Tropes are basically clichés or devices that recur in different genres. Even if they lead to predictable stories or developments—or because of them—they can be exactly what readers want.
While mysteries and thrillers may try to avoid tropes (after all, predictability is the exact opposite of what’s looked for in such genres), romance novels are often picked because of them. And these tropes may change a bit depending on the subgenre (historical, contemporary, gothic, fantasy, etc.), but in their essence, they’re pretty similar.
One of the most famous tropes is “from rivals to lovers”. Shakespeare’s Beatrice and Benedick (Much Ado About Nothing), Austen’s Lizzie and Darcy (Pride and Prejudice), Christina Lauren’s Oli and Ethan (The Unhoneymooners), and I Will Survive are just a few of the many examples.
Why is it so popular? Usually, there’s a battle of wits that shows that the couple, in spite of their differences, are a good match and are equals. There’s also the chemistry and irresistible draw that the characters have towards each other. The writing is key, though. The animosity between them needs to be genuine and have a realistic reason, and the evolution, the change of direction in the relationship, has to be coherent and flow. And if there’s a third character that’s meant to add tension, readers still have to want the main couple to be together.
“Second chances” are another beloved trope, and Austen’s Persuasion, Beth O’Leary’s The Road Trip, and All Too Well are based on them. Heartbreak, some kind of betrayal, or a misunderstanding, lead to a separation, and the stories usually start with the reunion—or the anticipation of it. This trope is pretty great because it allows for some wishful thinking: What if I get a second chance at something that I messed up years ago? And with growth, this time it won’t be ruined.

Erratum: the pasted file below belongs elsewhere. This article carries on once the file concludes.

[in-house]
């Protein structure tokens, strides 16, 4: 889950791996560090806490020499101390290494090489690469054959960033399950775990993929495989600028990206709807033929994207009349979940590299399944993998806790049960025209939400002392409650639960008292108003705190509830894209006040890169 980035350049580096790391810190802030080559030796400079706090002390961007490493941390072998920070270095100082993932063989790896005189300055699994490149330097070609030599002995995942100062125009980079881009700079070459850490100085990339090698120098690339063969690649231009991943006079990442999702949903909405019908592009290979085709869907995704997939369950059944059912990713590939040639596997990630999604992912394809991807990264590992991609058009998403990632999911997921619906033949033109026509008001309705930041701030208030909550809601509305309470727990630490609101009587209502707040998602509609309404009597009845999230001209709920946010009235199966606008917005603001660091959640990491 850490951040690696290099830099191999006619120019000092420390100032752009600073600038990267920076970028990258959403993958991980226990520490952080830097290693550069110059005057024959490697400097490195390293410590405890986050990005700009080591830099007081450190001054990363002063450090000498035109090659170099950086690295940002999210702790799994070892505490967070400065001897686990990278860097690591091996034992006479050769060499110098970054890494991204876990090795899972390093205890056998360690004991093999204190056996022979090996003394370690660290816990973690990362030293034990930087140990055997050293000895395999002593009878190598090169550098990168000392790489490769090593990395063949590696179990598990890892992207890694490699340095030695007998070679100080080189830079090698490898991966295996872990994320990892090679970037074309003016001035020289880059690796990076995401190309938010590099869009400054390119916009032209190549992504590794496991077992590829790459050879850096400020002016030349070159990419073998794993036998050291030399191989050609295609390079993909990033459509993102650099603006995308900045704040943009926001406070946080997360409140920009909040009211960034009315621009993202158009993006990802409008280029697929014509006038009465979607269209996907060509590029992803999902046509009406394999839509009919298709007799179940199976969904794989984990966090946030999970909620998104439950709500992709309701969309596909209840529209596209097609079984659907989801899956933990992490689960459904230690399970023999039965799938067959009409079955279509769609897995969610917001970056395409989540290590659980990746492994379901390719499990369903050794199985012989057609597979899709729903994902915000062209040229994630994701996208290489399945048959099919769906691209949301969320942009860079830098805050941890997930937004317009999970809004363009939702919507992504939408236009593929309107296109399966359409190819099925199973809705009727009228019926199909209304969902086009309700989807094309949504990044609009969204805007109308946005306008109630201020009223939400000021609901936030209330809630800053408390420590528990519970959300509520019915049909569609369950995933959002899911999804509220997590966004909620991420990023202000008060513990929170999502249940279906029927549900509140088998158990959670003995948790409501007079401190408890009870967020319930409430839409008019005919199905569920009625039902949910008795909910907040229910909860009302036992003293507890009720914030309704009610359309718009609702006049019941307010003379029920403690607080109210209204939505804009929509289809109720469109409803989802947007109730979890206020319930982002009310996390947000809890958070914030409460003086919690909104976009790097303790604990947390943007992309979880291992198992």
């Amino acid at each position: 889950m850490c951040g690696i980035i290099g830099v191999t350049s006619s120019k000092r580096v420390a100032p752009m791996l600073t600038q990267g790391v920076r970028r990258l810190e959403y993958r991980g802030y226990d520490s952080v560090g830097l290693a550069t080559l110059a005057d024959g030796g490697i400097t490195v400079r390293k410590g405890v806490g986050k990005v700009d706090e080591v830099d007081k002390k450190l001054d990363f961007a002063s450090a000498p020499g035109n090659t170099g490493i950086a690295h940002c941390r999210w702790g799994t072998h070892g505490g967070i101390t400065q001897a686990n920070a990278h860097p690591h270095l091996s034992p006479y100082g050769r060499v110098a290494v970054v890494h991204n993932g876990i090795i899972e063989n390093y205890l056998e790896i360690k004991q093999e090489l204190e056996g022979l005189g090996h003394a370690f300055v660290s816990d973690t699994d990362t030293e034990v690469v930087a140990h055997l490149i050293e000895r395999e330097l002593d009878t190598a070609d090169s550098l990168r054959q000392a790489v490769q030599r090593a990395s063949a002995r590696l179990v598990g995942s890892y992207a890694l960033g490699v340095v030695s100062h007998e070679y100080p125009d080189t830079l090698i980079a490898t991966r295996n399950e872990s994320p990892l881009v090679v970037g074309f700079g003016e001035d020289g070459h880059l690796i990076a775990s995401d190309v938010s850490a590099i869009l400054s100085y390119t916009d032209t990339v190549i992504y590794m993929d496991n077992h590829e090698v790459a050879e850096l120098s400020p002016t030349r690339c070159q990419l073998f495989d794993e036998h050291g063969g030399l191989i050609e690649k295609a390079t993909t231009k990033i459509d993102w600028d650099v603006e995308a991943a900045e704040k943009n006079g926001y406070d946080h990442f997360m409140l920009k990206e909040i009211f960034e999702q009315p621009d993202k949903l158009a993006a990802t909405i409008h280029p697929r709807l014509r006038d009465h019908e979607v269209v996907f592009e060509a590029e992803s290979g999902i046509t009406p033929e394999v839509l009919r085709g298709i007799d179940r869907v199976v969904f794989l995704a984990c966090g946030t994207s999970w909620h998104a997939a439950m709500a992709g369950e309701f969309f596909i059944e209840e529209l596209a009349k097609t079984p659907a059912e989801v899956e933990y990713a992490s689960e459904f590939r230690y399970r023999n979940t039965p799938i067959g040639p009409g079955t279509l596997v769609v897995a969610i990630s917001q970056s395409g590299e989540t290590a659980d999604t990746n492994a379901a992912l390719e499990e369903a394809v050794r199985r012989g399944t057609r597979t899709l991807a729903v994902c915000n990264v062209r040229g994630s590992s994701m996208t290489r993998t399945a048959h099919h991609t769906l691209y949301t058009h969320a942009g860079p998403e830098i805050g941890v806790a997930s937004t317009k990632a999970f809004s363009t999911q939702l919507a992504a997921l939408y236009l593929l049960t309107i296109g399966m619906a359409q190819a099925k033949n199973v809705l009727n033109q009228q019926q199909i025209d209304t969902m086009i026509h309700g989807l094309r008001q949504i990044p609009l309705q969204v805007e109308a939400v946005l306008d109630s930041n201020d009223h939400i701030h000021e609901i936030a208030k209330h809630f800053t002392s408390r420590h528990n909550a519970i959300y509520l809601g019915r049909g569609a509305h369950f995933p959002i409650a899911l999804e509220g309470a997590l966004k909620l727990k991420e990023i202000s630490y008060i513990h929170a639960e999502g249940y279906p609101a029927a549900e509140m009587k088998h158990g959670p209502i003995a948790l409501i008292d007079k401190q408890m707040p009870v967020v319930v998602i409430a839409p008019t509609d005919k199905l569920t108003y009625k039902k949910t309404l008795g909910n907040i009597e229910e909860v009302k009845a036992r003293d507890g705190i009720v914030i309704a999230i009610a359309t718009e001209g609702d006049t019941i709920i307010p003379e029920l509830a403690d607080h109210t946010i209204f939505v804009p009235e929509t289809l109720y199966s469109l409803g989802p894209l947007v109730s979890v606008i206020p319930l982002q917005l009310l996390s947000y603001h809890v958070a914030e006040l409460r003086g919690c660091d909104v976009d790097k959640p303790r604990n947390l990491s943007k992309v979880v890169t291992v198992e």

Fake relationships can be fun, too. From Daphne and the Duke in the first Bridgerton novel by Julia Quinn to Mhairi McFarlane’s If I Never Met You, there are too many books to name. This trope can be specially fun if it’s a couple that has a rivalry going on and they’re forced to spend time together and, well, there’s a happily-ever-after involved.
On a somewhat similar note, there’s the convention of marriages of convenience: two people who agree to marry because there’s a benefit to the union. Sometimes there’s a deadline (a divorce is agreed upon after X years) that will predictably become moot as the couple will fall in love before reaching it.
Especially in historical novels, the rags-to-riches Cinderella story is also quite popular. I’m not saying that An Offer from a Gentleman is my favorite Julia Quinn novel, but it’s tied in first place with The Viscount Who Loved Me. While this trope may have been more prevalent in times when women had little (or nothing) to aspire to career-wise, it can still be given a contemporary spin.
And speeches or letters. Wentworth’s letter to Anne or Darcy’s letter to Lizzie? Yes, please. The Priest’s speech in Fleabag? Of course. (A show, I know, but there’s a script, so, I’ll include it here.)
And these are just the tip of the iceberg. From cases of mistaken identity to friends to lovers, including secret royals or millionaires (nowadays billionaires), forbidden love, and unexpected pregnancies, romantic tropes are popular and for good reason. Do you have any you love? Or that you love to hate?